LAHORE - The Indian government likely to issue a multi-city visa to Pakistani cricket fans wanted to witness forthcoming Pakistan-India cricket series beginning from December 25 if they could provide return traveling tickets of cities where matches would held besides having an Indian sponsor, it has been learnt.

A committee formed within the Union Home Ministry has suggested that tickets to the venue and the return tickets would ensure regulating the visiting Pakistani cricket lovers, Indian official sources reportedly said.

“There will be no relaxation of visa rules for the cricket fans. We cannot compromise our security as it is our prime concern. So, whoever seeks a visa, has to name a local sponsor,” a Home Ministry official said.

Union Home Ministry, while giving a go ahead for Indo-Pak cricket series, had conveyed to Board of Control for Cricket in India (BCCI) that it would have to strictly abide by the rules framed for allowing Pakistani spectators to enter into India.

The Home Ministry has made it mandatory for each Pakistani cricket fan wanted to witness the forthcoming cricket series to have a local sponsor for obtaining Indian visa. The Home Ministry will also seek advance list of special guests of Pakistan Cricket Board who will be issued multi-city visa, the sources said.

This strange Indian condition of local sponsor is apparently inspired by the concept of ‘sponsors’ used in visa laws of Gulf countries where foreign visitors need local ‘sponsors’ to become eligible for a visa. This method is used in the Gulf mainly to discourage immigrants, and as a way to generate income for citizens. Most foreigners informally pay local ‘sponsors’ to get a visa.

In India, it appears Indian authorities want to generate funds from Pakistani visitors through indirect ways. Instead of imposing a large tax on each visitor, which could infuriate Pakistani government, the Indian government has resorted to the ‘sponsor’ concept, where Pakistanis will pay Indian citizens informally to get an Indian visa to watch cricket matches where Pakistani team is playing on Indian soil. In the Gulf, sponsors are paid anything from $1,500 to $6,000 depending on the type of visa. In the crazy world of cricket, die-hard fans would be ready to pay to get a visa to watch a match and root for their team.

Most Pakistani visitors to India are only interested in attending cricket matches involving their home team or to visit Islamic historical landmarks like the Taj Mahal, a relic of Muslim dynastic rule in India that spawned Pakistan.

The Indian move to introduce local ‘sponsors’ can only be explained as a diplomatic way of limiting the number of Pakistani visitors and an attempt to levy an indirect tax on Pakistanis willing to pay to watch their home team play in India.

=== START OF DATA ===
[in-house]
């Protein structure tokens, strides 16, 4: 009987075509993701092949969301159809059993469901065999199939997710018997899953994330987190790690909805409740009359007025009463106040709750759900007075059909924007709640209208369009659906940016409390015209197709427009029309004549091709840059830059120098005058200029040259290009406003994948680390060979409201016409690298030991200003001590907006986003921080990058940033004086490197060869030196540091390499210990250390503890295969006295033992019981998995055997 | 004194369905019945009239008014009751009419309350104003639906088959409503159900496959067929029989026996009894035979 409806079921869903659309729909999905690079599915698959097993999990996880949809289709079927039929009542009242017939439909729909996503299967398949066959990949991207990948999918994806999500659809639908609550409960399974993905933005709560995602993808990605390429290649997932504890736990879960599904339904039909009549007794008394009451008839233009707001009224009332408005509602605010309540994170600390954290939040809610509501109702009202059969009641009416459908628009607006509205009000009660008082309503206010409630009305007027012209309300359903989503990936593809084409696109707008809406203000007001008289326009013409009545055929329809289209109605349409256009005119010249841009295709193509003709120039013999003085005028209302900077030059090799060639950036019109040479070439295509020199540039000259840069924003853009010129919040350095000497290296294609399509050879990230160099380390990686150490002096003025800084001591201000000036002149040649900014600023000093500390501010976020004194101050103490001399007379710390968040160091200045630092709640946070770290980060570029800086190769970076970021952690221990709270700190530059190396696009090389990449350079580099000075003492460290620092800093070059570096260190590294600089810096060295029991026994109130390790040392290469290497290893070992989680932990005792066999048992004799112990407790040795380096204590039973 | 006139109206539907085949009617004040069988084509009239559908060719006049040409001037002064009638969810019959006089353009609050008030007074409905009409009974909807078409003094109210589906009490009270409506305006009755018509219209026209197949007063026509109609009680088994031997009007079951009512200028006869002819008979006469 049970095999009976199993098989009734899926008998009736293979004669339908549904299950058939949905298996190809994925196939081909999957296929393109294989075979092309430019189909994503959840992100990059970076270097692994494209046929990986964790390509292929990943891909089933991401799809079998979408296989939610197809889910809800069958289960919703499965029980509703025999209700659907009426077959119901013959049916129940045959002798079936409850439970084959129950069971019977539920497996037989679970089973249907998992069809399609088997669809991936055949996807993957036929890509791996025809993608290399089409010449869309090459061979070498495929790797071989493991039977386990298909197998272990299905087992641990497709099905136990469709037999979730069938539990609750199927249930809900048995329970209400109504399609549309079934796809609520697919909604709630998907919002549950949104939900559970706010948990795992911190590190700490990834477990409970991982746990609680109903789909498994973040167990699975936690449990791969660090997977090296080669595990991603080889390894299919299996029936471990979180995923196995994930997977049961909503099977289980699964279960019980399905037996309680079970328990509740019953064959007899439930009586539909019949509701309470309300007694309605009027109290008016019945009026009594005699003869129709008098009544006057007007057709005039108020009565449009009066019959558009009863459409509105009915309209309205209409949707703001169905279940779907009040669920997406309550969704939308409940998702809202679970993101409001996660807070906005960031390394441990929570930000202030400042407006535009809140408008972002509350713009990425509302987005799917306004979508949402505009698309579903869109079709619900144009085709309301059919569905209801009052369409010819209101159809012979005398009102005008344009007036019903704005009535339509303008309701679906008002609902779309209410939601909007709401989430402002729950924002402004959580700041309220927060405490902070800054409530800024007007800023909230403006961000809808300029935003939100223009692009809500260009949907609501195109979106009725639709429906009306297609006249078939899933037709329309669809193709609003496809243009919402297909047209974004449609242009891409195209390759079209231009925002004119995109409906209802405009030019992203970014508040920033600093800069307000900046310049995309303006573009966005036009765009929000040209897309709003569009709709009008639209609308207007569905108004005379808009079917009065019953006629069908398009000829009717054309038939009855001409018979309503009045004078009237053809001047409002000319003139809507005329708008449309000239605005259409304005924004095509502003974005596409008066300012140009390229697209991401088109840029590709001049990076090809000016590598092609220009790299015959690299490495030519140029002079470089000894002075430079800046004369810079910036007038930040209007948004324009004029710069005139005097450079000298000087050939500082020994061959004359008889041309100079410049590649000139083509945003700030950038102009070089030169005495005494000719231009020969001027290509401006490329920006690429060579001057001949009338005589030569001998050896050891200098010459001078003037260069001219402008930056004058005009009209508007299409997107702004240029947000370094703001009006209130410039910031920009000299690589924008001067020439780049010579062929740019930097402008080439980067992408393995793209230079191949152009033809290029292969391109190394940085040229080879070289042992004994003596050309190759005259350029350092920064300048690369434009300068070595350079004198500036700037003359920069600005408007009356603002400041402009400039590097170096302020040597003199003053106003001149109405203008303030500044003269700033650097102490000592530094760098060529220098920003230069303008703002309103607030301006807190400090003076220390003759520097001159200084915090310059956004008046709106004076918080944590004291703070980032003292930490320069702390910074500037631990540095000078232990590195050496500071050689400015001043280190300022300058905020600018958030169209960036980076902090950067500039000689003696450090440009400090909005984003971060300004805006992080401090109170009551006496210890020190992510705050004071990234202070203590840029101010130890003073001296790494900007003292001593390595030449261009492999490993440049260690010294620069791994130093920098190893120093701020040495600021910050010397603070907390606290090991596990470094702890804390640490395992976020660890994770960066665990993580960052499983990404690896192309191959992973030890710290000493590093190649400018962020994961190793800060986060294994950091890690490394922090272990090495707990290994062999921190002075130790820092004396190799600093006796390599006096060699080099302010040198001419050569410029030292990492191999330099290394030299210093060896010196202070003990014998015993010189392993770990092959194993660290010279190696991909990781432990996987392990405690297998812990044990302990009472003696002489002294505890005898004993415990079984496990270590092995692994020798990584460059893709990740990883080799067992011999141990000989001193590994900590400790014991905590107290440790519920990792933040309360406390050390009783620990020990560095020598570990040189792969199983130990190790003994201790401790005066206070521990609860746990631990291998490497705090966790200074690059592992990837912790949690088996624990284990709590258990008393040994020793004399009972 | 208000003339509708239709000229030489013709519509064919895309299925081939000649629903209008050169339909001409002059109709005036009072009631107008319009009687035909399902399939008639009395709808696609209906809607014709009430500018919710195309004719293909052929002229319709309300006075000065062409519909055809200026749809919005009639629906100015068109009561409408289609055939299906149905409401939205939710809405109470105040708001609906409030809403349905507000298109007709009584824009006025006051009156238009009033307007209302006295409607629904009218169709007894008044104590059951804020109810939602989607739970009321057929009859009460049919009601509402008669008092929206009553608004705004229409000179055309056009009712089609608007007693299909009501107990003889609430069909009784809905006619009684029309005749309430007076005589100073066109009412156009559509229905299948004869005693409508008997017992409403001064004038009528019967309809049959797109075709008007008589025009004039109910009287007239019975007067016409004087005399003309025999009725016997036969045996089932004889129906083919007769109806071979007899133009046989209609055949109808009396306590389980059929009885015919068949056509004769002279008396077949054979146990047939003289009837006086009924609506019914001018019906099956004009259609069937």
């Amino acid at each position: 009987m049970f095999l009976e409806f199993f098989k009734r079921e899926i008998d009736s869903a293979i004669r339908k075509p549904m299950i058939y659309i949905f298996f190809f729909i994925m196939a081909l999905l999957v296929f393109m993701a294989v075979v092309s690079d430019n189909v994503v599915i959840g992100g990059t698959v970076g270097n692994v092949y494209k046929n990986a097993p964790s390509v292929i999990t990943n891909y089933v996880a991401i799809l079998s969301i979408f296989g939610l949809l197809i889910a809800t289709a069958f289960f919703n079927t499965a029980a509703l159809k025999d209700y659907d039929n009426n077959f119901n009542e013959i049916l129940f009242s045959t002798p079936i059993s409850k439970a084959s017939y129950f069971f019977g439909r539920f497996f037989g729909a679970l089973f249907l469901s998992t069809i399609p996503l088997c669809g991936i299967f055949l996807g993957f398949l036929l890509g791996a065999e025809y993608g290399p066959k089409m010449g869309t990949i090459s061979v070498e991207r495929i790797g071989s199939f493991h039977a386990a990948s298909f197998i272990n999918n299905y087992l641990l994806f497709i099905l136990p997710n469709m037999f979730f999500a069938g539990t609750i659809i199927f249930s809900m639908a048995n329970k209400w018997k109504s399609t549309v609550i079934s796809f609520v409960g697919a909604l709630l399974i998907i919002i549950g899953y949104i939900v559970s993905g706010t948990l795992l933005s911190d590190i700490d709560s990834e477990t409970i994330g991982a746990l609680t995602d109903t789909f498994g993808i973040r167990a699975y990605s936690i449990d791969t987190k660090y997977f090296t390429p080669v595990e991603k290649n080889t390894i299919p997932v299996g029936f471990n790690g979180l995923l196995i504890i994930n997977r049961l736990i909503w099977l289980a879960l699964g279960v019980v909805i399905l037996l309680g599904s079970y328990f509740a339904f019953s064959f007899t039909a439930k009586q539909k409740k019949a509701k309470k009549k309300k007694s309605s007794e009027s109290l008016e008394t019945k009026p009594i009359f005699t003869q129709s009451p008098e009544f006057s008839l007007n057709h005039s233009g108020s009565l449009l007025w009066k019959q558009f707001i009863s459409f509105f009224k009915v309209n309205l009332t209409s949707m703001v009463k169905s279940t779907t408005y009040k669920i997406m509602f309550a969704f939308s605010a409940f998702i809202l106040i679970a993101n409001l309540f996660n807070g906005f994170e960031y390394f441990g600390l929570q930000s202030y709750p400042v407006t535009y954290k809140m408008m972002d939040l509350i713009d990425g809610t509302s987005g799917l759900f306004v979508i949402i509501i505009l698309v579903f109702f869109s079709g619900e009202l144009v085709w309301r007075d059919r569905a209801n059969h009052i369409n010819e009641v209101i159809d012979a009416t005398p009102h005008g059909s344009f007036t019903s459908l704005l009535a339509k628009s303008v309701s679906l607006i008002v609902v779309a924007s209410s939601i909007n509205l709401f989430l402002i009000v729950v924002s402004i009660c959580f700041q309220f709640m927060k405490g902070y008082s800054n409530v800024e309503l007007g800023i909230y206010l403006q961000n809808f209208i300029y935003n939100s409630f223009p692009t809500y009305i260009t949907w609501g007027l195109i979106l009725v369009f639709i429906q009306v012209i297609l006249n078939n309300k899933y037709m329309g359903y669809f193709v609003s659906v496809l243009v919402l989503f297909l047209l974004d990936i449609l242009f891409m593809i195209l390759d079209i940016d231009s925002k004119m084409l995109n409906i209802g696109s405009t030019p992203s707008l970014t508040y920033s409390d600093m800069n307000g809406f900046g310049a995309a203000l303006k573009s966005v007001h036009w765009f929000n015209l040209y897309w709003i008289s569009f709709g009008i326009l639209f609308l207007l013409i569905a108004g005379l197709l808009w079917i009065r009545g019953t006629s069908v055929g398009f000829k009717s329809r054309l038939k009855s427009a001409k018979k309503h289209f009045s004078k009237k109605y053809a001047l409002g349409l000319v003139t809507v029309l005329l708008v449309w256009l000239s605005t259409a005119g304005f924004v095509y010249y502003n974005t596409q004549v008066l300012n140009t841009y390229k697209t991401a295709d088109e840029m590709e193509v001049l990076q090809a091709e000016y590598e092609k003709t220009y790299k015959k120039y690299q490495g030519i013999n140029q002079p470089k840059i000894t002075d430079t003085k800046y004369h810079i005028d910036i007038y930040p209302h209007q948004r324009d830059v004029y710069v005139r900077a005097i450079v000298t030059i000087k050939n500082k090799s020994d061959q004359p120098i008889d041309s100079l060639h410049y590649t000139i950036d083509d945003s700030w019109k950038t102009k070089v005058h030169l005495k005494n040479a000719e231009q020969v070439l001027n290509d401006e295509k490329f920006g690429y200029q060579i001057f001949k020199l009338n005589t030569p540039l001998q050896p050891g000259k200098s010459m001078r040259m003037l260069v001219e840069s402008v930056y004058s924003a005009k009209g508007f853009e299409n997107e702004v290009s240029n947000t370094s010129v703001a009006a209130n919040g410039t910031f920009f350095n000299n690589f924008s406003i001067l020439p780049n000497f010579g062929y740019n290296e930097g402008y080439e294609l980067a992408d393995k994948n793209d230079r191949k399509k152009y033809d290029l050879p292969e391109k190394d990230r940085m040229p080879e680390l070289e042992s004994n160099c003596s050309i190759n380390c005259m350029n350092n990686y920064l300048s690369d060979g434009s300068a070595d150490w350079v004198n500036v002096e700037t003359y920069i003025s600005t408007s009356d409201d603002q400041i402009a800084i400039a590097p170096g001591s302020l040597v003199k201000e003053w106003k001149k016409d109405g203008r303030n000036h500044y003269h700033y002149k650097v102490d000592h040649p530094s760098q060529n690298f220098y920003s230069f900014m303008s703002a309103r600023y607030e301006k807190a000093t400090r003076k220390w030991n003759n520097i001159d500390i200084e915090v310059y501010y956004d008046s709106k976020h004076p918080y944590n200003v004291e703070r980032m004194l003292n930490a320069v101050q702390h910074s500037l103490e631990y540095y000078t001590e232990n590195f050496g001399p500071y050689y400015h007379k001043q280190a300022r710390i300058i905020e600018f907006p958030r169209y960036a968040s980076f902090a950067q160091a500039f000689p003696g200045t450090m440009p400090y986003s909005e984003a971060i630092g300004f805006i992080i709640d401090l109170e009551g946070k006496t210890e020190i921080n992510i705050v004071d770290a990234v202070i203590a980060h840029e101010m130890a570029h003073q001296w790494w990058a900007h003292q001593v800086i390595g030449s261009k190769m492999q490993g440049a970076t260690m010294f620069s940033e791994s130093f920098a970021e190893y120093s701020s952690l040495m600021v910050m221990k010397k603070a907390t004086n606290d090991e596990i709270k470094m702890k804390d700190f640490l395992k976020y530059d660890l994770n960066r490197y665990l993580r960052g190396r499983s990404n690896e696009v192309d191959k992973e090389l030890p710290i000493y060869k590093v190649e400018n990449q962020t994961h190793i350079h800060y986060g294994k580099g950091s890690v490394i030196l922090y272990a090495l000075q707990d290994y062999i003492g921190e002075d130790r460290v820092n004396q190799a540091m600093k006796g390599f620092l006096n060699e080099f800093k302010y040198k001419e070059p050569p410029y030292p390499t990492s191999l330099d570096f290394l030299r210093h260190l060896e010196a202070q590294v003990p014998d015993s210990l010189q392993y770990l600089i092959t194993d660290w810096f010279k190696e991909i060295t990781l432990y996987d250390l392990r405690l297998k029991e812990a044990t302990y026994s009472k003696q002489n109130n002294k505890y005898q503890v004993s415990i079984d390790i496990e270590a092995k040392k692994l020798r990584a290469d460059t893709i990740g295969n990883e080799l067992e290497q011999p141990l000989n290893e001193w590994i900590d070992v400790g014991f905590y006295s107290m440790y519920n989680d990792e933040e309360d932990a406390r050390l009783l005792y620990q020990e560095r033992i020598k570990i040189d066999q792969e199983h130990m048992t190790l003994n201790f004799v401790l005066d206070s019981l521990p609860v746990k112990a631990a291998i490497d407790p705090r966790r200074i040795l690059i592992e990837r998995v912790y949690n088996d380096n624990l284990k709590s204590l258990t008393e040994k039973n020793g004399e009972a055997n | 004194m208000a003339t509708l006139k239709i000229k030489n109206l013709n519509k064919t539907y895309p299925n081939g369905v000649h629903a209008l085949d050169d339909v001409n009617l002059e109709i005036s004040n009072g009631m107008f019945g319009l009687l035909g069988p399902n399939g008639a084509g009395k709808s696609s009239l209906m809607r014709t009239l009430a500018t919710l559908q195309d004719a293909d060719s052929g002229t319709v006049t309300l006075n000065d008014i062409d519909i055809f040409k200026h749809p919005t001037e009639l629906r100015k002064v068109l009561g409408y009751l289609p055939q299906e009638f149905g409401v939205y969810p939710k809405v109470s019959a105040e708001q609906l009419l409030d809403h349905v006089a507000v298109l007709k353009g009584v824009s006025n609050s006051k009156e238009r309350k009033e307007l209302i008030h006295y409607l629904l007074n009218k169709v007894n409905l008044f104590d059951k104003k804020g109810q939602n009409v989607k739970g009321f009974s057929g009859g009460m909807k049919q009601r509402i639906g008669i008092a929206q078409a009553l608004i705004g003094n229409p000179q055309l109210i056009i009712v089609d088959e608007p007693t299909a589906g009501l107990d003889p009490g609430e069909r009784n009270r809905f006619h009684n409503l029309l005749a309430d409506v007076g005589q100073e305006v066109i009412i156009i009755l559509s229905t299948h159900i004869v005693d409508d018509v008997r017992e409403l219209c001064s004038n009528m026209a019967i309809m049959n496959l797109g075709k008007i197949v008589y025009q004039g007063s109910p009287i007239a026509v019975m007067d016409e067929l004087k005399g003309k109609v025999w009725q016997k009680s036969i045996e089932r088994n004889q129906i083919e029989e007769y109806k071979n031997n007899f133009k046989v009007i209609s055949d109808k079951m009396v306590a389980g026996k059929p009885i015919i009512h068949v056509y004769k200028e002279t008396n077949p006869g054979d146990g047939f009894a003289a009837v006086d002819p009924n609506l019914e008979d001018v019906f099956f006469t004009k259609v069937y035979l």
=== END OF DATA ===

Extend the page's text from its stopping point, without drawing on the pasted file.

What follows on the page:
The visa applicants will also have to attach a copy of the ticket purchased to watch the series that would comprise three ODIs and two Twenty20 Internationals from December 25 this year and January 6, next year. The ODI matches will be played in Chennai, Kolkata and New Delhi and the Twenty20 games will be held in Bangalore and Ahmedabad.

Meanwhile, it has been learn that Pakistan Interior Minister Rehman Malik reportedly had talked to Indian counterpart for accommodating maximum number of Pakistani fans for the Pak-India series and relaxation of the conditions of visa on Monday. The Indian counterpart assured Rehman Malik that they will discuss the issue with the concerned authorities for his request and later will inform him accordingly. Meanwhile, Pakistan Prime Minister Raja Pervez Ashraf is hopeful that the resumption of bilateral cricket ties with India will also lead to people to people contact.

The Pakistani premier made these observations when the chairman of the Pakistan Cricket Board, Zaka Ashraf called on him to brief him about the upcoming tour to India and cricket matters.

"The Prime Minister praised the PCB chairman for his efforts in the resumption of bilateral cricket ties with India," a source revealed. "He is also confident that when Pakistan will tour India it would also lead to better understanding and increased contacts between the people of both countries," he said.

The media also reported that Raja Pervez Ashraf had made it clear to PCB chief to make no compromises on discipline. "The PM said that the board should follow a strict policy of merit only when selecting teams as the most deserving and best players could represent the country."

The PM also directed the PCB that in matters of discipline and code of conduct it should make no compromises regardless of the player involved, the source added.